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The Power of Shared Experiences in Shaping Healthcare

Recently, I had the privilege of addressing the University of Toronto's Temerty Faculty of Medicine Students at the Mental Health & Addictions Conference, where I shared my journey with addiction, mental illness, and navigating the Canadian healthcare system while battling an undiagnosed rare disease. Reflecting on that discussion, I'm reminded of the profound impact shared experiences can have on shaping the future of healthcare.

Emily Foucault speaking U of T

In my talk, I recounted my struggles with alcohol use disorder (AUD) and the toxic culture of the marketing and media industry, where alcohol consumption was normalized and support for mental health was lacking. I vividly described the sponsored bar carts rolling into the office every Friday, perpetuating a cycle of addiction and exacerbating my struggles.

But amidst the darkness, there were moments of light. I shared the pivotal role my family doctor played in my journey, providing unwavering compassion and guidance, even when I felt lost and alone.

One striking moment that I shared was when I was at my sickest, and despite significant findings, a specialist dismissed my symptoms as psychosomatic and suggested I go on a meditation retreat to get better. This dismissive attitude was not only frustrating but showcases the neglect in our system and underscored the urgent need for greater awareness and understanding of complex diseases within the medical community.

Emily Foucault letter from specialist

Throughout my journey this was a constant theme, not being believed, people and specialists attributing my symptoms to stress or anxiety for most of my life contributing to complex PTSD and major depression.

However my family doctor refused to accept their dismissive attitudes, advocating tirelessly on my behalf, ensuring I received the care and support I deserved, even when others doubted the validity of my illness. This was tremendously important to me on my journey, as I had been called a hypochondriac for most of my life, not believed by the people closest to me, the ones who were supposed to protect me. It was her unwavering belief in me that gave me the strength to keep fighting, and moving forward even when the odds seemed stacked against me.

These personal memories underscore a broader truth: the importance of empathy, compassion, and personalized care in healthcare. Speaking with these medical students, I emphasized that each of them has the power to make a tangible difference in the lives of their patients.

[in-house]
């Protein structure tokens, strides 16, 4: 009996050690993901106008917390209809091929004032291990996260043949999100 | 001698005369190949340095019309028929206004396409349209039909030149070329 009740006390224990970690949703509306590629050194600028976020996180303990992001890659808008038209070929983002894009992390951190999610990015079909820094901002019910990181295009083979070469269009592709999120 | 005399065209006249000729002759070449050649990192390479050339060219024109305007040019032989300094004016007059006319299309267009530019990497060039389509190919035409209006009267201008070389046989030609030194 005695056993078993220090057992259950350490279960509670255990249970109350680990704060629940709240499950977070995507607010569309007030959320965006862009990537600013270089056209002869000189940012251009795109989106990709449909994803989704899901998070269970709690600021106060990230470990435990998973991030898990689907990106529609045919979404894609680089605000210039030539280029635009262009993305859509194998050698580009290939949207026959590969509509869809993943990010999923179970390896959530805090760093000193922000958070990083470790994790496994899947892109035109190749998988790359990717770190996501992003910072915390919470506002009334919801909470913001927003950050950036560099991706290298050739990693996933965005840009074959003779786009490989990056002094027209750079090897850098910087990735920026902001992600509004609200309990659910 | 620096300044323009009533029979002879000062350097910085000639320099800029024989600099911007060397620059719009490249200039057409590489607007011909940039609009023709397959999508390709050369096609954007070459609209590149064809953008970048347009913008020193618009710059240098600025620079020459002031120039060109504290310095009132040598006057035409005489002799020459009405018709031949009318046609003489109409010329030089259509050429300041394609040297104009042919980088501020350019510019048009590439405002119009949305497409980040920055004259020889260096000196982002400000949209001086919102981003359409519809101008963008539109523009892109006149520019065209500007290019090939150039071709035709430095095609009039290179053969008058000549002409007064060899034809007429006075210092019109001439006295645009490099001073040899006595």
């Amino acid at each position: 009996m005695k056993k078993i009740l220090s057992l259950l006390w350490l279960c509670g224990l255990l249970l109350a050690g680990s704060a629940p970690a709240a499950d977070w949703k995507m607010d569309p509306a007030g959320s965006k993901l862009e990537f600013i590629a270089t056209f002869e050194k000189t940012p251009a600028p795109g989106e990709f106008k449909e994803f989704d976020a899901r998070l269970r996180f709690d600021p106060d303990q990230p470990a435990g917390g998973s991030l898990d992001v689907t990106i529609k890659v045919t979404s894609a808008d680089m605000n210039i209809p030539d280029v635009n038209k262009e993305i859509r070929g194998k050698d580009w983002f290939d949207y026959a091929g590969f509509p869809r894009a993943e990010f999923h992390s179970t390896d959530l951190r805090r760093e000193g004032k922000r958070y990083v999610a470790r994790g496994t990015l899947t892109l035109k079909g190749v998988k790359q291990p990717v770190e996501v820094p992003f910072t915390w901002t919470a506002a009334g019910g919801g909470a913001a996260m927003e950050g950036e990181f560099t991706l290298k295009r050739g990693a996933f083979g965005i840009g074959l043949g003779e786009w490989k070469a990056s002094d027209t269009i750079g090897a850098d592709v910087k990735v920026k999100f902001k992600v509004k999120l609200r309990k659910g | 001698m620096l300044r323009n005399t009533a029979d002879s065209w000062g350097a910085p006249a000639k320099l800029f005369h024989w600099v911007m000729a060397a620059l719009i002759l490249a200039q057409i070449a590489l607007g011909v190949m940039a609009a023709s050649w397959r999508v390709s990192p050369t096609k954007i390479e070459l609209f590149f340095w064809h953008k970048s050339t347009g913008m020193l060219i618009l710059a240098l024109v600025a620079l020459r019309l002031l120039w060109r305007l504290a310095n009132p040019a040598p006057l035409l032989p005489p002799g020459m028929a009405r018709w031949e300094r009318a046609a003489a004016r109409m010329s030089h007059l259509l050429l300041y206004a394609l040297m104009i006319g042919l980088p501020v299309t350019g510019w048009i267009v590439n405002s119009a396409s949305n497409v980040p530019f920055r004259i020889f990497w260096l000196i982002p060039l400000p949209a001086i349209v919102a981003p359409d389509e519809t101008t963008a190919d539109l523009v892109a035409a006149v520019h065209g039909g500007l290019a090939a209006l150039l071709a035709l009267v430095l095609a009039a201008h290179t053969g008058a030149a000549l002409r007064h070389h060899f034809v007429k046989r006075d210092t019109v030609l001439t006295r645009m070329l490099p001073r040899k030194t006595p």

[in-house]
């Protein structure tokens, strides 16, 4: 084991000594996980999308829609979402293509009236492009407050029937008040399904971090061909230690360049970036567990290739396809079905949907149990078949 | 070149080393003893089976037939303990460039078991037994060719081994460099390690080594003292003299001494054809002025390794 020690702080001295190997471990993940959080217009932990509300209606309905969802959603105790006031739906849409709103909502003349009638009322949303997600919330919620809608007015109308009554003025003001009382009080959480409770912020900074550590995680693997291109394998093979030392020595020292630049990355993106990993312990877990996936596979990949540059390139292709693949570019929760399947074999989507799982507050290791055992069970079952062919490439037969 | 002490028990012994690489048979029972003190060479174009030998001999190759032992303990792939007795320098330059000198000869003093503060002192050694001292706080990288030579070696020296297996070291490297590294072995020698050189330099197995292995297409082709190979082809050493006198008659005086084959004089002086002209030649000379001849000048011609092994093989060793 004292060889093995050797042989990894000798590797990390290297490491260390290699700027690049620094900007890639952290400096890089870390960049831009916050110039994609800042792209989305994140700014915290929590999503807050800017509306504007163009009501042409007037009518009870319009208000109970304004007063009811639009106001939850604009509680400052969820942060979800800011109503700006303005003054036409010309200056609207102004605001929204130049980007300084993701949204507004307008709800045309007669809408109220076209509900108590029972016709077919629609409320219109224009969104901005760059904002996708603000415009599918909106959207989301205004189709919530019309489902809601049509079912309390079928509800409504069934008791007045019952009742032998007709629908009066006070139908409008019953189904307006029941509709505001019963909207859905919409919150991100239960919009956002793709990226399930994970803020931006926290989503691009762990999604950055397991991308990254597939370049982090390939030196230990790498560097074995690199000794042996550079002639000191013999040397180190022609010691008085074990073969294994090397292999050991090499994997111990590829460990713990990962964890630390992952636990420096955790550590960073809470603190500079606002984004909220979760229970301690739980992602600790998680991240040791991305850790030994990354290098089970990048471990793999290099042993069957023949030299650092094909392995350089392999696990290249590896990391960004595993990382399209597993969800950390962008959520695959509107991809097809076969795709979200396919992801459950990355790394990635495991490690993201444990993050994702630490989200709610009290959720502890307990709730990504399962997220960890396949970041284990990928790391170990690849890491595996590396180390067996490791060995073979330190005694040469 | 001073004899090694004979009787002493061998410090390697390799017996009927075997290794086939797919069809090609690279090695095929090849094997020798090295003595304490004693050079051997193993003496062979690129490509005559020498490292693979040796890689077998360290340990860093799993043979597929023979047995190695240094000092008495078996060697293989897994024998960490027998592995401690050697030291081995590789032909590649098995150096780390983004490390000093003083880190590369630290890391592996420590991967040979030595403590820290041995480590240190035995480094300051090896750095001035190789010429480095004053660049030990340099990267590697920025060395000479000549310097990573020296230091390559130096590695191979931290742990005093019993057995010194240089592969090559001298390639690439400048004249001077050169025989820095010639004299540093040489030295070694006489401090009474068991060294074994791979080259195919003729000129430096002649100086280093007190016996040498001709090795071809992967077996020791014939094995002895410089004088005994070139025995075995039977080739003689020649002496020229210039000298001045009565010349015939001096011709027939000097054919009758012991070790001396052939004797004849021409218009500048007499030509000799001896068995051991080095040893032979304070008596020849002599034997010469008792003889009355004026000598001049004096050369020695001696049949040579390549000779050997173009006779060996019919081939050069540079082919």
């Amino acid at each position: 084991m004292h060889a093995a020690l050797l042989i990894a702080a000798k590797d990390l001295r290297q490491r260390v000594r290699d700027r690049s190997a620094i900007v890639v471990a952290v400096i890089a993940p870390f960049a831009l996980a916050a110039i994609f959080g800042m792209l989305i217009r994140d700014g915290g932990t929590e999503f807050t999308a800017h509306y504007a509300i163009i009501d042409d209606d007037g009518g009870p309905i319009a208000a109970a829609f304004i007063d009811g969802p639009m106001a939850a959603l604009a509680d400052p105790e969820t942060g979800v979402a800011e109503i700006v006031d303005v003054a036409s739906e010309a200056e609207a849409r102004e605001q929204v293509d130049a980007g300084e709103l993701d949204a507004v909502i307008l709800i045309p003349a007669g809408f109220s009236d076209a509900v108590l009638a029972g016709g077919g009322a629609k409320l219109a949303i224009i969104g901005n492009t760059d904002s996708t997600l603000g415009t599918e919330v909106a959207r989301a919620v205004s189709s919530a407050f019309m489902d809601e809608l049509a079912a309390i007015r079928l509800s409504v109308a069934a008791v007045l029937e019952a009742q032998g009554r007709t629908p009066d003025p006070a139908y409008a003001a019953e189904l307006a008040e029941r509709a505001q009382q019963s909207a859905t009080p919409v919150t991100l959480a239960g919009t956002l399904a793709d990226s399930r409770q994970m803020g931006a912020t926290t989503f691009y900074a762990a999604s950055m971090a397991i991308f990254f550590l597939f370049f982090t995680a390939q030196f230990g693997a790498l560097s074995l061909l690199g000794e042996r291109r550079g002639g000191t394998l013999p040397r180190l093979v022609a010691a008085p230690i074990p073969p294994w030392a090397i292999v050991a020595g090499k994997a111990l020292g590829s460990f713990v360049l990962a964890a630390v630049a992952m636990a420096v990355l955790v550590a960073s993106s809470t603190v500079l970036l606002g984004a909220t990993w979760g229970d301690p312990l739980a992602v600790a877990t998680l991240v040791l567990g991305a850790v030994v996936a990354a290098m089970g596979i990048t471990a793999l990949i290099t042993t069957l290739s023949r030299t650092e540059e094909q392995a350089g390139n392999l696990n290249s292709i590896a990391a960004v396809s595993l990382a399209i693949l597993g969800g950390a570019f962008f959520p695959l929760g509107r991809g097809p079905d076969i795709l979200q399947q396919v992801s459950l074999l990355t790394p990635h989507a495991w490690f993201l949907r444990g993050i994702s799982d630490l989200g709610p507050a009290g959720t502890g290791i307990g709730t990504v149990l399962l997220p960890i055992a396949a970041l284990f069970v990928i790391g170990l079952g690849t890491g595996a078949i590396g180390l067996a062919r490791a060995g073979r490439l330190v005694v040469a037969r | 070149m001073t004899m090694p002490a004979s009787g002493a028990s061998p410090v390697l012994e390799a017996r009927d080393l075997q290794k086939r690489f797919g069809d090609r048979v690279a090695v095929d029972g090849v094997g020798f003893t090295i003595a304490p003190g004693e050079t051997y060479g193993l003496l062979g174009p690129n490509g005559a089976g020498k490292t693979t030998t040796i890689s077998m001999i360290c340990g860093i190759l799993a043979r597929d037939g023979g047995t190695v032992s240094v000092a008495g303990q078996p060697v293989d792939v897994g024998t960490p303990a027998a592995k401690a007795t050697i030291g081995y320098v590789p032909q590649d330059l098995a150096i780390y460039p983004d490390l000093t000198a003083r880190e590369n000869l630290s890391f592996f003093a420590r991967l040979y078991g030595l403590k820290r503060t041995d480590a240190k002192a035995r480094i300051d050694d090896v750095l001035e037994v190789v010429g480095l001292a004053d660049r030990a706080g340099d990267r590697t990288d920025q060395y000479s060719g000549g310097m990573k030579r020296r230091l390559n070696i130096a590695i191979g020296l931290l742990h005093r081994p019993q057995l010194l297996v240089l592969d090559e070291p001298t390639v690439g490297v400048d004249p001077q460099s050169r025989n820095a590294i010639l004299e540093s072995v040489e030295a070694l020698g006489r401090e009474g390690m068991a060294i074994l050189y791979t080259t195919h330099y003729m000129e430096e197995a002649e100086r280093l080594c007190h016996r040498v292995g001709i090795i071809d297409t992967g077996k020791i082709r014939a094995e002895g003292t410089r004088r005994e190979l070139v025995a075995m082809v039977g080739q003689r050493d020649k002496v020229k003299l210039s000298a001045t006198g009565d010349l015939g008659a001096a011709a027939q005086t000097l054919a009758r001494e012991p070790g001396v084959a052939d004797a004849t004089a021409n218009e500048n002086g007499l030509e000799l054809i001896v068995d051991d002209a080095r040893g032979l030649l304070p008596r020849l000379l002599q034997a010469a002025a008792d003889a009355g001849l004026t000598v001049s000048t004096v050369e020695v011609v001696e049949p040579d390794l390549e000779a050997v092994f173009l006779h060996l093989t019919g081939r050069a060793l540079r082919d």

By embracing the uniqueness of each individual's needs and advocating for compassionate care, they can help shape a future where every patient feels seen, heard, and supported. Something I longed for in my journey.

My journey also shed light on the systemic barriers that often leave patients feeling unsupported and abandoned. From dismissive specialists to bureaucratic red tape, I encountered numerous obstacles on my path. These challenges highlight the urgent need for systemic change and greater awareness of complex diseases like adenomyosis, mast cell activation syndrome (MCAS) and chronic fatigue syndrome/Myalgic encephalomyelitis that are going undiagnosed and becoming more common.

But amidst the struggles, there is hope. Hope in the form of shared experiences that spark conversations and drive meaningful change. By sharing our stories and advocating for those who cannot, we can work together to create a healthcare system that works for everyone.

As I look to the future, I am filled with optimism. With each story shared, each barrier broken, we move one step closer to realizing a vision of healthcare that prioritizes empathy, compassion, and personalized care.

We live in a society where the need for compassionate, individualized care has never been greater. With stats showing the prevalence of mental illness and knowing it’s a lifelong illness and the struggles many face in accessing healthcare, the role of family doctors becomes increasingly vital.

I encourage you to share your story, listen to someone’s story, ask questions, challenge the status quo and above all lead with kindness and compassion because you never know what someone is going through. And know that the only way is through. I’m grateful to the University of Toronto's Department of Community and Family Medicine for asking me to share my story as a Patient Partner, and I look forward to more patients and specialists working together for the future of a better healthcare system that works for all.

Be Well,




mental health emergency resources  

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CAMH or Canadian Government Mental Health Support Page

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